Homeowners who install solar panels through 2032, in 2033 or in 2034 and are eligible, can claim the tax credit on their taxes of up to 30%, 26% or 22%, respectively, of the system cost. Using the $18,000 system cost as an example, the homeowner could qualify for up to $5,400 tax credit at tax time, depending on their tax liability.

State And Local Solar Incentives

Some state governments and utility companies also offer credits and rebates. For example, Arizona’s state government offers the Residential Solar Energy Tax Credit, which may give eligible homeowners a 25% tax credit – up to $1,000 per home – on the total cost of a photovoltaic system. It also reduces personal income taxes. If the amount of the credit is greater than the taxpayer’s liability, they can save it for up to 5 years.

How Much Money You Can Save With A Solar Power System

The amount you’ll save by installing solar panels depends on multiple factors—the price you pay (a larger, better quality solar array will cost more but also produces more power), available tax rebates in your state and your eligibility, the cost of energy from your utility company and the utility company’s policies for customers who produce their own renewable energy. The cost of electricity varies widely from state to state—the higher the cost, the more you can save. For instance, one study comparing 20-year cost savings from home solar power was just under $10,000 in Washington state but more than $32,000 in California.

Utility companies that offer net metering may allow homeowners with solar panels to save the most. In short, net metering allows utility companies to compensate homeowners who produce solar energy and use the grid to store excess electricity. In essence, their excess clean energy goes into the grid and the homeowner can pull energy from the grid at night or at times when they’re not generating enough power to run their home.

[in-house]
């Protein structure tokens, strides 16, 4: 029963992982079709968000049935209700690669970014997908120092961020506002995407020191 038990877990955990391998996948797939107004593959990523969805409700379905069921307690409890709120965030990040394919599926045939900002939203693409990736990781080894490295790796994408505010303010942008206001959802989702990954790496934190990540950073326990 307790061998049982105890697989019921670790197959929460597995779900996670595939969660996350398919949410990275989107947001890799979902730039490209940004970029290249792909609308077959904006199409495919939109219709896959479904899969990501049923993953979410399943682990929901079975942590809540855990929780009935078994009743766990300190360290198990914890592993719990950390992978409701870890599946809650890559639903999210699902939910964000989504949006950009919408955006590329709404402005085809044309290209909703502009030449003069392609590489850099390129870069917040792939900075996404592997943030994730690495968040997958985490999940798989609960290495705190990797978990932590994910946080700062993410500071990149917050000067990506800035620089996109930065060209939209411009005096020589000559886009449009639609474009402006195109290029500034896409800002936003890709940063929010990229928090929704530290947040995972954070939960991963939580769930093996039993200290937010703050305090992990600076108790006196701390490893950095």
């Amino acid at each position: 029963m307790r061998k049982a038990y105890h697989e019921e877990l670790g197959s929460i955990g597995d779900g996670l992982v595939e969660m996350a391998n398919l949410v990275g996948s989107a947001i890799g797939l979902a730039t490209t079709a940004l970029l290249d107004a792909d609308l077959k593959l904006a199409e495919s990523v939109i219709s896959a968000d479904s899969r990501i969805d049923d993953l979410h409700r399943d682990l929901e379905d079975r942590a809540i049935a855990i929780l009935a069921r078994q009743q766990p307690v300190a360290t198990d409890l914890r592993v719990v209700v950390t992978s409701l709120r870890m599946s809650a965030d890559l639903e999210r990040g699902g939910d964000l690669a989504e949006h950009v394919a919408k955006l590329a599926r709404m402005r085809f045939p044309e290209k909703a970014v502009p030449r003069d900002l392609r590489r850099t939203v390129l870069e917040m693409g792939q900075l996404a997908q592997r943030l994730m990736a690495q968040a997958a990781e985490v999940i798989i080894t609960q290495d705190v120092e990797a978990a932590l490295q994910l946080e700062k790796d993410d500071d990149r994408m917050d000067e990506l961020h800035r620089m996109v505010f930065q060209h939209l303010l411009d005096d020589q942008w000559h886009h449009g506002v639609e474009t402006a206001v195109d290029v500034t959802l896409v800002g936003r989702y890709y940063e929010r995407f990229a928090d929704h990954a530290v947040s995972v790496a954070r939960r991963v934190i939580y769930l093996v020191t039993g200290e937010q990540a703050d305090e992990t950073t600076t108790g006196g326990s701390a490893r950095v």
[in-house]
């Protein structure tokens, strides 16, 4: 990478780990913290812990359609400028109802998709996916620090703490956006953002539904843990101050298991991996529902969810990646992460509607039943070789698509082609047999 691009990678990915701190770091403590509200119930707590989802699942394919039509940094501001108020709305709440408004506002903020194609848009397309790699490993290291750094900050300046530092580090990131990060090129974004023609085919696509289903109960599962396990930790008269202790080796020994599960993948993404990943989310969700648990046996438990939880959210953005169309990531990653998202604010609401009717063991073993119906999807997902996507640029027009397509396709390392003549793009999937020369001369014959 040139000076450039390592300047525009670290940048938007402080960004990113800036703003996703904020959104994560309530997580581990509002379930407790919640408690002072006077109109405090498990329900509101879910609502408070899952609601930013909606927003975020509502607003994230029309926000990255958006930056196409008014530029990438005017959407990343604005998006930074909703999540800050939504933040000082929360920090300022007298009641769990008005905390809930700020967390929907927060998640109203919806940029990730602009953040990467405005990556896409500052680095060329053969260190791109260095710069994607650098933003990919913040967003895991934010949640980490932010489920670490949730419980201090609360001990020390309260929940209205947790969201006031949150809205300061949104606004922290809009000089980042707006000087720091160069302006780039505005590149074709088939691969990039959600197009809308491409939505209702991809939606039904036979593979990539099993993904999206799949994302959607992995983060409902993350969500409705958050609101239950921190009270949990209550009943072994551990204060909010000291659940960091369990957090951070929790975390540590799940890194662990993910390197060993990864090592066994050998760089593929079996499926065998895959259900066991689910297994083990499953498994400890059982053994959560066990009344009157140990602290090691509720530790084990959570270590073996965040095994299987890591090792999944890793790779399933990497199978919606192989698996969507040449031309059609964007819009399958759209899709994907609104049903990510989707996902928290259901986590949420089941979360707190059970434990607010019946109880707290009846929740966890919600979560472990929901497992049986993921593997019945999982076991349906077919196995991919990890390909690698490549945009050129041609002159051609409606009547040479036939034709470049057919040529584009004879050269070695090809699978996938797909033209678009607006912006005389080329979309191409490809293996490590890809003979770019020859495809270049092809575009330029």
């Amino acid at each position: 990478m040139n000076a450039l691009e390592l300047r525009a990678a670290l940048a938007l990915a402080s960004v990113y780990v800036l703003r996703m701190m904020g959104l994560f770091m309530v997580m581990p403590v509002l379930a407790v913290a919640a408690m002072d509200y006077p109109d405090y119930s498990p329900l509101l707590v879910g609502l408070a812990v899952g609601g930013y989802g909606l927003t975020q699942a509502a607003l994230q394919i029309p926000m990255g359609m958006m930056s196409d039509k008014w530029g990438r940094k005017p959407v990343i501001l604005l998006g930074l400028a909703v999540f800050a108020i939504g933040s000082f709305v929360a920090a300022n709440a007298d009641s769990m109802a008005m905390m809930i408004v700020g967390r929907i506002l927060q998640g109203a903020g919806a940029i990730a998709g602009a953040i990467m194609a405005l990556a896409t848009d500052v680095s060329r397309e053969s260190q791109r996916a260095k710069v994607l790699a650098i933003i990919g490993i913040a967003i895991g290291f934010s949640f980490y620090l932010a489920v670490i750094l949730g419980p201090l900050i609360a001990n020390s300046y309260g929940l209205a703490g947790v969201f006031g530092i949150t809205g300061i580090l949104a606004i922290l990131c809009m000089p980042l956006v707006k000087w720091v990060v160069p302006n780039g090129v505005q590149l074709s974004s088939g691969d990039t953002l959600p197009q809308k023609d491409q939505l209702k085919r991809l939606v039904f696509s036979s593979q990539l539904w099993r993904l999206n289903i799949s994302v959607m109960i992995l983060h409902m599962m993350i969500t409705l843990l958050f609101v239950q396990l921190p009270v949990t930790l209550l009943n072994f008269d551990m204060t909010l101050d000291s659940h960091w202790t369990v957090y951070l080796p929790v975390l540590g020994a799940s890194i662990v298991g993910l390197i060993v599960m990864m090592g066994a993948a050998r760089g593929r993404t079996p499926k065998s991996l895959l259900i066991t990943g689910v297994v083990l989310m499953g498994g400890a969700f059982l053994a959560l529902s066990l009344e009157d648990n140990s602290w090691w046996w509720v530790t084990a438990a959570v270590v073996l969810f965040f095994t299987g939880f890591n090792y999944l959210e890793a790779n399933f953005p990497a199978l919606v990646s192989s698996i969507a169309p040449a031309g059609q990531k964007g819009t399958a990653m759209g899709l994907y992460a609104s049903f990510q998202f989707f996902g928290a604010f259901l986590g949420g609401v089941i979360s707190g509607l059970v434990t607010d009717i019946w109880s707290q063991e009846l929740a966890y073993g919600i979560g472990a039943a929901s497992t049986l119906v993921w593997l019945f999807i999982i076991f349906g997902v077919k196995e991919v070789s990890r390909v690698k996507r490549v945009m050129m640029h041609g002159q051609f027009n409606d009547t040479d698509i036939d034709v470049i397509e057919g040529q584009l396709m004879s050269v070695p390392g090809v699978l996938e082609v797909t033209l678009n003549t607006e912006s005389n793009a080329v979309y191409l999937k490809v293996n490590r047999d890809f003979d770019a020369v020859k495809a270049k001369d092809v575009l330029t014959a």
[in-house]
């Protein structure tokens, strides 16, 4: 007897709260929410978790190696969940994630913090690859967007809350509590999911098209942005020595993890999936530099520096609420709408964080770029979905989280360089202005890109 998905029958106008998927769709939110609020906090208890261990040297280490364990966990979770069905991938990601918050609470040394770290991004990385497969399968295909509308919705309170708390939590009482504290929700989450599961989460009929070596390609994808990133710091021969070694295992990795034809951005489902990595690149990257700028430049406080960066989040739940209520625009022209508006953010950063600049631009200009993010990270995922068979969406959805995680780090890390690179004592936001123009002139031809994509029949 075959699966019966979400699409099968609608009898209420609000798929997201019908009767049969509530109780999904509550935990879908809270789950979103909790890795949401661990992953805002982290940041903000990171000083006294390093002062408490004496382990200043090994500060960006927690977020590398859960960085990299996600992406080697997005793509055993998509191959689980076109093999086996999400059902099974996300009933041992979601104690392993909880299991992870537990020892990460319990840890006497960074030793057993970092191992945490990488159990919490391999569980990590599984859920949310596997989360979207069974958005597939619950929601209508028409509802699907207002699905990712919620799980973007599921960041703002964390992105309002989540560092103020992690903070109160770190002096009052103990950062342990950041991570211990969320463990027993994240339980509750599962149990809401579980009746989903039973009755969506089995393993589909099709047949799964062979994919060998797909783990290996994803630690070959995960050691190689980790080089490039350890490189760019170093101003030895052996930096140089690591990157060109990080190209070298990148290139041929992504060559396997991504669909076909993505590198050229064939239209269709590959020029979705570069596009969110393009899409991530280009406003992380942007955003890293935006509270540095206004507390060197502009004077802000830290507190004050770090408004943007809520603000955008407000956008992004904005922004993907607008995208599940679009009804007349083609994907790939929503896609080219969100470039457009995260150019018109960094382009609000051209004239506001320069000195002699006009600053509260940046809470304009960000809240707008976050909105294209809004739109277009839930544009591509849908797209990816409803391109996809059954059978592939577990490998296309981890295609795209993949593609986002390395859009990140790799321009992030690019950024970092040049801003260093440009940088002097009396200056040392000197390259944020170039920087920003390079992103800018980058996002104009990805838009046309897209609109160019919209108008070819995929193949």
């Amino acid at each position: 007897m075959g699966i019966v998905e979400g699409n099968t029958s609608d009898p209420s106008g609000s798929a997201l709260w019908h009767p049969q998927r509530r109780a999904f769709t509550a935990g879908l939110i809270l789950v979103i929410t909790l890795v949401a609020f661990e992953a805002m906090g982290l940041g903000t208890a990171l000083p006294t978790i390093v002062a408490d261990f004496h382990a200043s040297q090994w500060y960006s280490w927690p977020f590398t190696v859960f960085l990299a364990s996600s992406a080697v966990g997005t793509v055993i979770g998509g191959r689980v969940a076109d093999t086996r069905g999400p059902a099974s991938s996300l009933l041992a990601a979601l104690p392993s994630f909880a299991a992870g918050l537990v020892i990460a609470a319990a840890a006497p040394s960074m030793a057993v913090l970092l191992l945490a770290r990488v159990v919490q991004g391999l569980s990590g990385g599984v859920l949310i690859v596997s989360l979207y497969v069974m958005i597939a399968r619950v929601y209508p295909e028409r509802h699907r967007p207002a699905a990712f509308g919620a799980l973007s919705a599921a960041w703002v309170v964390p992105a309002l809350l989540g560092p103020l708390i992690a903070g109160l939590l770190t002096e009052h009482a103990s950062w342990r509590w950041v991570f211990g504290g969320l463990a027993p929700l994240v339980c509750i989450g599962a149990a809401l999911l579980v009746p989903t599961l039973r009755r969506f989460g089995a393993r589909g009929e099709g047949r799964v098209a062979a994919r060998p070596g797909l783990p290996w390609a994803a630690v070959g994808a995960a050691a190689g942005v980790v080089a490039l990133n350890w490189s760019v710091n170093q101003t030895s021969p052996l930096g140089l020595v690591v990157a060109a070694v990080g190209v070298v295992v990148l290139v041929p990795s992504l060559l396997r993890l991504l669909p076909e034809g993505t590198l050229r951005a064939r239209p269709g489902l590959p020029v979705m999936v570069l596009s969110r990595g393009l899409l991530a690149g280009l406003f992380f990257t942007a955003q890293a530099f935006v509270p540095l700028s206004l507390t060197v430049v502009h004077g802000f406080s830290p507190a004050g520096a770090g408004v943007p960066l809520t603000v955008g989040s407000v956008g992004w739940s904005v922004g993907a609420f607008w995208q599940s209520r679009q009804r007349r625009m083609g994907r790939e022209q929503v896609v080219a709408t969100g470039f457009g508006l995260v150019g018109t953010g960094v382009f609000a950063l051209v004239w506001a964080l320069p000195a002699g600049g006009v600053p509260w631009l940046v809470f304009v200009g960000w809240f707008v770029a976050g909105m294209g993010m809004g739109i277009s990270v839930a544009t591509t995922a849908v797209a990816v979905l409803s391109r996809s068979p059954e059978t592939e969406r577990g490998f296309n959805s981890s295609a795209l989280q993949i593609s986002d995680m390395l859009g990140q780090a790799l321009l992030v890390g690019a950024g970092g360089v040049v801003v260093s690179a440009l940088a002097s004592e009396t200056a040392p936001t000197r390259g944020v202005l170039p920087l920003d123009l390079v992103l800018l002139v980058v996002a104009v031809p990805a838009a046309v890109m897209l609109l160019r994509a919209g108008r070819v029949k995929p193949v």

The ‘Payback Period’ Of Solar

Not all net metering programs are equally generous. Some utility companies pay solar homeowners a lower rate for their electricity generation than others. They may also charge for connection fees and electricity consumed during peak hours.

That said, solar panels are a solid long-term investment. Solar panels often pay for themselves in 10 – 20 years, which is known as their “payback period.”

To create an accurate estimate of your potential payback period, track your electric bills. Once you know your numbers, you can divide the total cost of the home solar system by the yearly benefit you’ll receive once you install your solar panels.

How Solar Technology Can Impact Home Values

One of the overlooked benefits of installing solar panels is the potential increase in home value. According to Rocket Homes data, homes with solar power are 24.7% more likely to sell over asking price. They also spend 13.3% less time on the market. This data suggests that buyers view solar panels as a beneficial feature, making homes with them easier to sell.

Beyond PV Panels: Other Ways To Go Solar

Even if installing solar panels isn’t right for you right now, adding the money-saving, carbon footprint-shrinking power of clean solar power to your home is still possible. Below are some ways to get energy from the sun without a full PV array.

Solar hot water heater: With a solar hot water heater, you can save 50 – 80% on your hot water costs while only taking up a small amount of space on your roof. 

Solar yard and security lights: It’s possible to have security and yard lights entirely removed from the grid. Highly efficient LED bulbs pair well with solar power to provide the light you need without the need to wire them directly to your home.

The Bottom Line: More Homeowners Are Adopting Solar Energy Systems

Adding solar panels to a home can benefit your bank account and help you potentially reduce emissions. These reasons top a list of what’s motivating homeowners to go solar, according to a survey of more than 2,000 people.

Want to know more about installing solar panels? Our articles about Solar Basics cover many important solar topics, from energy storage to solar carports.


Rocket Solar does not provide legal or tax advice. The information herein is general in nature and should not be considered legal or tax advice. Consult an attorney or tax professional regarding your specific situation.